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Low-cost mild hybrid architecture development

Controlled Power Technologies (CPT) is entering the final development stages of its 48V mild hybrid architecture, which is said to offer all the benefits of a full hybrid powertrain but with improved packaging and associated costs

 

Following almost three years of intensive testing, development and validation of advanced mild hybrid technologies with 48V ‘intelligent electrification’ applied to a Ford Focus project demonstrator, the ADEPT (advanced diesel-electric powertrain) consortium partners have announced that the project is on course to meet the stringent air quality and ultra-low emission requirements expected of near term next generation vehicles.

The ADEPT project is led by Ricardo in a research partnership including the Advanced Lead Acid Battery Consortium (ALABC), Controlled Power Technologies (CPT), Faurecia Emissions Control Technologies UK Ltd, Ford Motor Company and the University of Nottingham. The consortium aims to demonstrate the advanced 48V mild hybrid powertrain architecture, capable of delivering near full hybrid-scale diesel fuel efficiency and reduced CO2 emissions, through a highly cost-effective package, without compromising increasingly stringent European exhaust emission regulations, which currently require cars to meet Euro 6b air quality standards in terms of NOx, PM and CO.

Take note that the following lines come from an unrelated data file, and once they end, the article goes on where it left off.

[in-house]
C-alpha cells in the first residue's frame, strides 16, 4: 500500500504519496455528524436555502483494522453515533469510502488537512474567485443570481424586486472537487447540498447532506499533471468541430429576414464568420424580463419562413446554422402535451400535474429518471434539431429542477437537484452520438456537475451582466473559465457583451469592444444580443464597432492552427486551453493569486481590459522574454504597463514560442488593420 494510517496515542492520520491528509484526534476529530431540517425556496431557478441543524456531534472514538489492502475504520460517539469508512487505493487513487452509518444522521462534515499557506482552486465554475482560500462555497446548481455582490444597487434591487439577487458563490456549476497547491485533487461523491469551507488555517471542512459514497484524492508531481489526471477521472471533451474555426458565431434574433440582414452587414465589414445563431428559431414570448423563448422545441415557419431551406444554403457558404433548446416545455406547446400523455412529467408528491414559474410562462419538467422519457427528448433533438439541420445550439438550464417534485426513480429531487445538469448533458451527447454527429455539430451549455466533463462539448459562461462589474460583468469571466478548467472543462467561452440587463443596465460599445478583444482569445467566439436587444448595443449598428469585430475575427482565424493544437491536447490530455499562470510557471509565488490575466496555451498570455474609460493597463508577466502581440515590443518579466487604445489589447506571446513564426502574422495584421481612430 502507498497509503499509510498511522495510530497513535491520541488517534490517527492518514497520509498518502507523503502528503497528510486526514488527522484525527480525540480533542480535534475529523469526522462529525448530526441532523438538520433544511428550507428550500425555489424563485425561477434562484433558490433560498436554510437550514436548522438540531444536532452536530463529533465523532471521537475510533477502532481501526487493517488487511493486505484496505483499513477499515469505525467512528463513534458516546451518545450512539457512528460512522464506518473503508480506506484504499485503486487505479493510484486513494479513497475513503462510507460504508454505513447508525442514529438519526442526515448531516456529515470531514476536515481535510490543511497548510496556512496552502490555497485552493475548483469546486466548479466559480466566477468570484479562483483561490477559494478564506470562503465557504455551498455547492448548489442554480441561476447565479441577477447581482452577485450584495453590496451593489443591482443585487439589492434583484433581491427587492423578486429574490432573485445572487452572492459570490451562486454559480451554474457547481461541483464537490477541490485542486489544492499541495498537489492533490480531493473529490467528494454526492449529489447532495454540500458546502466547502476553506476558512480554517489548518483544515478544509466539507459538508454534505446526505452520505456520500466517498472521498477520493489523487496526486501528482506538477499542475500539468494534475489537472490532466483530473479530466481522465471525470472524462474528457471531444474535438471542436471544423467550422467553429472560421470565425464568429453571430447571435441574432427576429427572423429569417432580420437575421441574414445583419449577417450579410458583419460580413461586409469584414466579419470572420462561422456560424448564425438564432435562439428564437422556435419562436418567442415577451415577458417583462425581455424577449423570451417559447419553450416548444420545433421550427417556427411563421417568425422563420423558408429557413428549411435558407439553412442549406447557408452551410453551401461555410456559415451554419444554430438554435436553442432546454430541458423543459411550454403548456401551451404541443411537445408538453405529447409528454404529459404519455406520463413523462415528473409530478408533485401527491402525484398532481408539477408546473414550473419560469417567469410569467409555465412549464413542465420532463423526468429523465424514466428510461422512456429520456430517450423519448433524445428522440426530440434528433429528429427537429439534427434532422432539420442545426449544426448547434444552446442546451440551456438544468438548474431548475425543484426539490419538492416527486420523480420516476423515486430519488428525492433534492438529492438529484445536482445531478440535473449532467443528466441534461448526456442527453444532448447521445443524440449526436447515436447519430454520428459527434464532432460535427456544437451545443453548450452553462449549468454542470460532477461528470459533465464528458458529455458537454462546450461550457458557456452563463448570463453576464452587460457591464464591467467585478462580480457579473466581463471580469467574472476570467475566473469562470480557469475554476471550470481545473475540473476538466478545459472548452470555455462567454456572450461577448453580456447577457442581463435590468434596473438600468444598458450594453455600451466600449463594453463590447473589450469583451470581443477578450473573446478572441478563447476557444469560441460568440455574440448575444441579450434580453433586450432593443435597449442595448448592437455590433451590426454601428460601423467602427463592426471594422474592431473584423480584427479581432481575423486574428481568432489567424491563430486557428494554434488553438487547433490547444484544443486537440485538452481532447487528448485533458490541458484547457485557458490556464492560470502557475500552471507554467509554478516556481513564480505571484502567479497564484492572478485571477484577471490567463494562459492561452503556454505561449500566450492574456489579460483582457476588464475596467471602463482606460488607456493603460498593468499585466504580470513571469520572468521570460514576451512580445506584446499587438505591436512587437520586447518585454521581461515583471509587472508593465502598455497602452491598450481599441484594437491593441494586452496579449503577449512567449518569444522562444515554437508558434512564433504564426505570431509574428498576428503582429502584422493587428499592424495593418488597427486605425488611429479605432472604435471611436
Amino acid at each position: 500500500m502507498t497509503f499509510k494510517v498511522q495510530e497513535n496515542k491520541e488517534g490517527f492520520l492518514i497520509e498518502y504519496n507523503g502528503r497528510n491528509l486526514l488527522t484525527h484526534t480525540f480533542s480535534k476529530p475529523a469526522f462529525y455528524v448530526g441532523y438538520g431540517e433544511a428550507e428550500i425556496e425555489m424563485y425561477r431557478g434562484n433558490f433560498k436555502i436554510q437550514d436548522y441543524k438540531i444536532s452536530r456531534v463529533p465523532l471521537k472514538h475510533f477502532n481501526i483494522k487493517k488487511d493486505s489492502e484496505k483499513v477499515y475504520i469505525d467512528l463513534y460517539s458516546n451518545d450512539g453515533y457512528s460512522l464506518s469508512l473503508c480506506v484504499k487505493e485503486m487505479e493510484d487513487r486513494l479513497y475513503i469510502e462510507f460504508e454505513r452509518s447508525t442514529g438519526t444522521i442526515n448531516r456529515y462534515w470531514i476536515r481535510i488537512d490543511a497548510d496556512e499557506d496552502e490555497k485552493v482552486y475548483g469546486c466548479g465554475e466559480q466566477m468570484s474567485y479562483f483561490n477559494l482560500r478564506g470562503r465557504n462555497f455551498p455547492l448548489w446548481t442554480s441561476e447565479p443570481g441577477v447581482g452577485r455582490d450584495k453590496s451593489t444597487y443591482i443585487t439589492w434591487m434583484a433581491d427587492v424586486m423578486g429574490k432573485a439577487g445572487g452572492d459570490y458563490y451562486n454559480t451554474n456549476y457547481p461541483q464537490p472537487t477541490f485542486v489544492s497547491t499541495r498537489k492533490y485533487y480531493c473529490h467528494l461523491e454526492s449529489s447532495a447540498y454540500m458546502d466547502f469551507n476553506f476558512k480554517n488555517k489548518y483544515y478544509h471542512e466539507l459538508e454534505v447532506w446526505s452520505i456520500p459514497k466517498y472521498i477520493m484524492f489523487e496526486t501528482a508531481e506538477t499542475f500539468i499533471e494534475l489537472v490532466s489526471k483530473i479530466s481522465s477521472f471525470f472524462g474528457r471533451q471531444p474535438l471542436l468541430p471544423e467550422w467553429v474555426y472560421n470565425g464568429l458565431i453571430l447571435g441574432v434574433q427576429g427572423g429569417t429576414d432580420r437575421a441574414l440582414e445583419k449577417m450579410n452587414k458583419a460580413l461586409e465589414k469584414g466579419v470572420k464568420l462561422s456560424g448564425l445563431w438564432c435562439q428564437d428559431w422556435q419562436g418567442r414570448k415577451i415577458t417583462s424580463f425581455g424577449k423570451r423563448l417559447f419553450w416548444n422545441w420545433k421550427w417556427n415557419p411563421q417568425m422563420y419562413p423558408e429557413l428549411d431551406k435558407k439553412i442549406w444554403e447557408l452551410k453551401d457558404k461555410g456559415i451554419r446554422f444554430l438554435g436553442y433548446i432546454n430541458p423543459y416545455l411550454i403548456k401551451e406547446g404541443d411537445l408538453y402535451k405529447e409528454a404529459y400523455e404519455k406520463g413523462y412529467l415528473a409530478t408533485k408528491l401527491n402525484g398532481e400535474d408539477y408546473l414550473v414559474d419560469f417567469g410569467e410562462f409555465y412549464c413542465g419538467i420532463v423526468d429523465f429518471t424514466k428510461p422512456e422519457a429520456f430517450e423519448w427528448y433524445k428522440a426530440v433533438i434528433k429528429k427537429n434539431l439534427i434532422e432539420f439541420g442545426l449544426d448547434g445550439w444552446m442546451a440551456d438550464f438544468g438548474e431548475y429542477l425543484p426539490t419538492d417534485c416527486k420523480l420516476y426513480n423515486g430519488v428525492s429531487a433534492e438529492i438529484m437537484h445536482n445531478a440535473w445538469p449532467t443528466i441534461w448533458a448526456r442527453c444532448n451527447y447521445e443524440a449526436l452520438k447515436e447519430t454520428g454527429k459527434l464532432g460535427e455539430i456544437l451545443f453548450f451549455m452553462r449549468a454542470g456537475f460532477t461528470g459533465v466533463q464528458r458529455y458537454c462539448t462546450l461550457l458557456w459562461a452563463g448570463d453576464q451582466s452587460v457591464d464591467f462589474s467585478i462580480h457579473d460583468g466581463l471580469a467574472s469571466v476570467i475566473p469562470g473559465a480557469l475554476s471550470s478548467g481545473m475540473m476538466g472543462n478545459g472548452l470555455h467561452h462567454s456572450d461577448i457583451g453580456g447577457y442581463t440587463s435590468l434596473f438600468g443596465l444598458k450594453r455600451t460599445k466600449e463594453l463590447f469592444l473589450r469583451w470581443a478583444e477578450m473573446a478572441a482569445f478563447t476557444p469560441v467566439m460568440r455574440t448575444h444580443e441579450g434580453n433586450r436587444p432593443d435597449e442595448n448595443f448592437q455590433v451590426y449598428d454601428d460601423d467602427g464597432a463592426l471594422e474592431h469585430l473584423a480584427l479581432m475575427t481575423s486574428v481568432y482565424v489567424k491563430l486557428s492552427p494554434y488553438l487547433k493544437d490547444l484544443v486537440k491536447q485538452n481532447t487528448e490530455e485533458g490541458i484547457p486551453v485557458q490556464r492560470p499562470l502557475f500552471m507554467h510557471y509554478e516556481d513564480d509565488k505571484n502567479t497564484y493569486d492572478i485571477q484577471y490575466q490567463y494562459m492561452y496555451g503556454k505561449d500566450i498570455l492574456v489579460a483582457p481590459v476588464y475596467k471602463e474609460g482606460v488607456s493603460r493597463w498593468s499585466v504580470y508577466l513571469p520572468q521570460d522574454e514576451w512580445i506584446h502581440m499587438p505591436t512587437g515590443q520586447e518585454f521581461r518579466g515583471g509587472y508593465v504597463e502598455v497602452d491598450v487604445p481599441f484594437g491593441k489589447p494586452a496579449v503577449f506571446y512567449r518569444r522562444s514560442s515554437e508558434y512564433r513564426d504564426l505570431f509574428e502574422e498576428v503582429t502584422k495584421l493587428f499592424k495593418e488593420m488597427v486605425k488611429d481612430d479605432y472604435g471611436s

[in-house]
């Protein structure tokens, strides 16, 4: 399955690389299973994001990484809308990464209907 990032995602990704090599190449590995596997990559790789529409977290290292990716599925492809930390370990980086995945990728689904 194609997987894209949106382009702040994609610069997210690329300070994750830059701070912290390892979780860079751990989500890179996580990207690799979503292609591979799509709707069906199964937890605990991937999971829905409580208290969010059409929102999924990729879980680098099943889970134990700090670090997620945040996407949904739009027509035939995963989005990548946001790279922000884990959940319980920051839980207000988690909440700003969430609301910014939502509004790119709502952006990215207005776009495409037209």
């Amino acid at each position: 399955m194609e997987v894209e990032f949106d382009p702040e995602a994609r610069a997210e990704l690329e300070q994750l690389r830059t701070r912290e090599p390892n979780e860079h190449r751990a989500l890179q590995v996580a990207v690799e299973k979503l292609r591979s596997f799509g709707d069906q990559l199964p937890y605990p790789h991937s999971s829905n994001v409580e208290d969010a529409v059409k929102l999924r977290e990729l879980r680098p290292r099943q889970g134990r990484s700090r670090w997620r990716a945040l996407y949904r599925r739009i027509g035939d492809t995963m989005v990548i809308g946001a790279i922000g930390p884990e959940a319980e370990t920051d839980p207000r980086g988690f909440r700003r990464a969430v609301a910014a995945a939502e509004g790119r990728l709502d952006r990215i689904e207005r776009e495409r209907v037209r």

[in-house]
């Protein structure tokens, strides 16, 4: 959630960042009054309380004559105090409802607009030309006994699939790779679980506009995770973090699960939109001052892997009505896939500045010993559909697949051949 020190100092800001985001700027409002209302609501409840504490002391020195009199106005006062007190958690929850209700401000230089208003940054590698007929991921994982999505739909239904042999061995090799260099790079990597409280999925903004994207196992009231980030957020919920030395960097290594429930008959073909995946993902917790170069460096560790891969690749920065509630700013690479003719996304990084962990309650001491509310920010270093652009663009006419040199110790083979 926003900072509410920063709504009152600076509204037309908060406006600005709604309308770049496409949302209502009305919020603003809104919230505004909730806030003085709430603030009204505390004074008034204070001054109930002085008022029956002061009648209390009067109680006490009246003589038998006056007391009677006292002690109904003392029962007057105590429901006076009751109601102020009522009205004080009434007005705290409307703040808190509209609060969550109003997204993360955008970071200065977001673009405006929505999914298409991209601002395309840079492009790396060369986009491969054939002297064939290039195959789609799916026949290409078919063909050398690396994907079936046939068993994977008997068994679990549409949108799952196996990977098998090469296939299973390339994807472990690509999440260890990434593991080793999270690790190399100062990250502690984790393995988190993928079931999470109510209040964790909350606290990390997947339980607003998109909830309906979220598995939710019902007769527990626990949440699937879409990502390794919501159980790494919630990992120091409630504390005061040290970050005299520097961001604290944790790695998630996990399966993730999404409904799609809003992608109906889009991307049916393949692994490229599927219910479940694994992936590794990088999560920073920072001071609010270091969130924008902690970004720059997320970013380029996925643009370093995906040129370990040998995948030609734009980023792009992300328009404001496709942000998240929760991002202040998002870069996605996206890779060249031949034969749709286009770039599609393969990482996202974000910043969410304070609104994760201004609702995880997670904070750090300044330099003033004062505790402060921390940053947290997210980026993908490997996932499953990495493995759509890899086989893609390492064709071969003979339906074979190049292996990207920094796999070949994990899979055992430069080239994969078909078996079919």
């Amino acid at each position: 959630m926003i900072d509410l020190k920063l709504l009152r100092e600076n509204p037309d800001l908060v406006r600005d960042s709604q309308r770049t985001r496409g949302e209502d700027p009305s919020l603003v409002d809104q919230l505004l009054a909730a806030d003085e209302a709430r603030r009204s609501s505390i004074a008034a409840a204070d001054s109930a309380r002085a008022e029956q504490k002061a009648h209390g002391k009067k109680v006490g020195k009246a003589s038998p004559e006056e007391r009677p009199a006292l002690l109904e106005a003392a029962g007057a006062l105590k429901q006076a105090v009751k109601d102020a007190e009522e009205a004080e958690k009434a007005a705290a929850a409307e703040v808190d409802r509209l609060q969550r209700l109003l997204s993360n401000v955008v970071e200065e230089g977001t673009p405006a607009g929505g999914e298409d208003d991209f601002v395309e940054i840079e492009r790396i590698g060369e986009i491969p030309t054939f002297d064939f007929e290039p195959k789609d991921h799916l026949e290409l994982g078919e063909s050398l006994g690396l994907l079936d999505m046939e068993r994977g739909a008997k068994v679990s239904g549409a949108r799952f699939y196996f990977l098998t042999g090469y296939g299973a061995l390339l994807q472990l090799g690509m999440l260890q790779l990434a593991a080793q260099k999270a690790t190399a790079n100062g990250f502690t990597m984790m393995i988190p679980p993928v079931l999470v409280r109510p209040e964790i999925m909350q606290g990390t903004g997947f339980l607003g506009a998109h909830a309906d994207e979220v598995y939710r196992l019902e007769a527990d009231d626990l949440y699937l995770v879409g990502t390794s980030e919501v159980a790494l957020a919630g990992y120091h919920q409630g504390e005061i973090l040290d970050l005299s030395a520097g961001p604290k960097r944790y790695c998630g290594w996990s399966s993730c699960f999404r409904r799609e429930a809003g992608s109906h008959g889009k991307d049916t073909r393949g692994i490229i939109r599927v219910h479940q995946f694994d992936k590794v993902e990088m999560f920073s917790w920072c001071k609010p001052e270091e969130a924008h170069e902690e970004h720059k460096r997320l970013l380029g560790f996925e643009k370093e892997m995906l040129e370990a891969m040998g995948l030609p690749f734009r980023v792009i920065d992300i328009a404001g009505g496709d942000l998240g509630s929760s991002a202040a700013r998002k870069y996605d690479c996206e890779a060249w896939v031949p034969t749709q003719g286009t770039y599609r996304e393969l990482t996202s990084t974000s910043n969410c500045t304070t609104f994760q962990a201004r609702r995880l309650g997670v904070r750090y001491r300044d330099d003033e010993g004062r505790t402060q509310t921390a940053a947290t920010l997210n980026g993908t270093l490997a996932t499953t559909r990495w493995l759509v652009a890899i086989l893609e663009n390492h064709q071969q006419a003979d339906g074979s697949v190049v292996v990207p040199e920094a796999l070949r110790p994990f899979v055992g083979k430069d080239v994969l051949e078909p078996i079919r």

In addition, the integration of hybrid and emissions control systems has the potential to deliver up to a 10 to 12% reduction in fuel consumption, equivalent to sub-80g/km of CO2 emissions (NEDC). Crucially, the technology can be delivered at lower costs than a more traditional approach of optimizing each system separately. Initial analysis shows that costs (based on Ricardo’s estimation) of less than €80 (US$88) per gram of CO2 reduction for every kilometre travelled is feasible through ADEPT technology. Ricardo believes the above package is very competitive with other fuel economy solutions such as full hybridisation.

The concept of intelligent electrification enables highly aggressive engine downsizing and down-speeding beyond what might normally be possible other than through more expensive hybridisation approaches. This is achieved through the use of torque assist from electrically harvested energy, temporarily stored in a 48V advanced lead-carbon battery with a high rate partial state-of-charge capability similar to a supercapacitor, in combination with 48V electrified ancillaries.

With sophisticated electronic control of the powertrain systems, torque assist can be used to ensure that performance is maintained – or improved upon – throughout the duty cycle while also reducing fuel consumption. By basing the system on 48V electrical architecture, the ADEPT project aims to achieve a highly optimal cost and performance trade-off, including ultra-low emissions, while also delivering significant fuel savings.

ADEPT powertrain architecture

The baseline vehicle for the ADEPT research and development programme is based on an already downsized and competitively fuel-efficient diesel Ford Focus ECOnetic 1.5TDCi, homologated with carbon dioxide emissions of 88g/km.